In order to get the quasi-equilibrium response, we initialized additional pairs of 90 day forecast experiments at 00 UTC on the 1st and 15th of November, December and January for each of the years from 1979 to 2012, respectively. This resulted in an ensemble of 204 pairs. Due to data storage limitations temperature tendencies in these long simulations were not archived. For the rest of the paper, results are shown from the 15-day forecast experiments whenever only the first 15 days or a part of them are considered. When 30 days or more are considered, results from the 90-day forecast experiments are shown.

In the CTL simulations we prescribed the sea surface temperature (SST), sea ice surface temperature (SIST) and sea ice concentration from ERA-Interim data. In the RED simulations we increased the SIST by 10 K throughout the duration of the simulations to reflect a thinning of the sea ice and/or an increased fraction of leads. If the freezing point of sea ice had been exceeded by this SIST increase, SIST has been set to the freezing point of sea water. The prescribed mean surface temperature forcing, i.e. the ensemble difference RED minus CTL simulations, is shown in Fig. 1.
Fig. 1

Mean surface temperature difference [K] between the ensemble of reduced Arctic sea ice thickness (RED) and control experiments (CTL) 6 h after initialization

For typical Arctic sea ice thicknesses of 1–2 m this surface temperature difference resembles a reduction of Arctic sea ice thickness by about 60–70 % if leaving out any other influencing factors. This can be derived from the equilibrium response study by Semmler et al. (2012) when considering their winter average Arctic SIST and their residual surface energy budget from the reference and reduced sea ice simulations. Comparable, if not larger sea ice thickness reductions are simulated in coupled model experiments for the end of this century compared to the end of last century with a medium to high radiative forcing (e.g. Deser et al. 2010).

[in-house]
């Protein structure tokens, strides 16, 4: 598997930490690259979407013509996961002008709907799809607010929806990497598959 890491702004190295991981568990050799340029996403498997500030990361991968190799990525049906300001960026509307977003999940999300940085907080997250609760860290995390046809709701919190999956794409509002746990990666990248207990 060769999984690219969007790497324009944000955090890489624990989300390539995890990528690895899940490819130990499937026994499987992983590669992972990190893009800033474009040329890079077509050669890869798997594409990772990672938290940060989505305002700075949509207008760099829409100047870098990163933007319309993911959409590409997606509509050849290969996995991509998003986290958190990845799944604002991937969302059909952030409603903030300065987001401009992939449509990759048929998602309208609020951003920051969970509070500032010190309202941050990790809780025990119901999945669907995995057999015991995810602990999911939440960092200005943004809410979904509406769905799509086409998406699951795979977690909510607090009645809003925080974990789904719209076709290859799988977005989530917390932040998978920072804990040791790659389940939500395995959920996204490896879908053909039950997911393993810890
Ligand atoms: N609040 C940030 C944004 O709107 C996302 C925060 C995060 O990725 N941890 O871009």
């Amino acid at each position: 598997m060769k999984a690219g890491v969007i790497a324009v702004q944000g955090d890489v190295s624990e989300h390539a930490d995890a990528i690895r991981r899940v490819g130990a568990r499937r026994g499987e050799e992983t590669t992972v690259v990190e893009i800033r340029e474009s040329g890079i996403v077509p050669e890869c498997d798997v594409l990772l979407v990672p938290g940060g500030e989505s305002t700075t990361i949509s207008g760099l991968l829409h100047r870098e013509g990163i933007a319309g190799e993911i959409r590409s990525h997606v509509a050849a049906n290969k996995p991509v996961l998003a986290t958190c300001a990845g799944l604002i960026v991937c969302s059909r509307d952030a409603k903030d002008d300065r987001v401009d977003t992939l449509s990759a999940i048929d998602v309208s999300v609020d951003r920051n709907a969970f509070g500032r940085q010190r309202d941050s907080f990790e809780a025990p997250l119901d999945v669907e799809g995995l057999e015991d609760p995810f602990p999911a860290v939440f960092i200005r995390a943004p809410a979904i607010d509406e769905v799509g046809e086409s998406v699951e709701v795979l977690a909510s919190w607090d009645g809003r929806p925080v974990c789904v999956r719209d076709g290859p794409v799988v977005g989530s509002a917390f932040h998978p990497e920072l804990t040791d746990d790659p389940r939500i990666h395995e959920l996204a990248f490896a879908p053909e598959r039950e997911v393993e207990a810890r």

Another possible way how a 10 K SIST increase could be realized is through larger leads or a combination of thinner sea ice and larger leads. According to Lüpkes et al. (2008), for sea ice concentrations of more than 90 % commonly observed in winter in the Arctic, small increases in the fraction of leads can lead to substantial temperature increases. Furthermore, a 10 K near-surface Arctic Ocean winter temperature increase is typically simulated for the end of this century in state-of-the art coupled climate model simulations from the Coupled Model Intercomparison Project 5 (CMIP5) with a medium to high radiative forcing (e.g. Koenigk et al. 2013; Vavrus et al. 2012).

Notice that our study and the one by Semmler et al. (2012) are unique in the sense that SIST is specified; in other studies the SIST freely develops through the surface energy balance.

3 Results

Fig. 2

Mean vertical temperature profiles for CTL (black contour lines), interval 4 \([^\circ \hbox {C}]\)) and differences (colour shading, [K]) between RED and CTL averaged over a the first 6 h, b the first day, c over the first 2 days, d days 1–5, e days 6–10 and f days 11–15. Differences are only shown when they are significant at the 95 % level according to a Wilcoxon test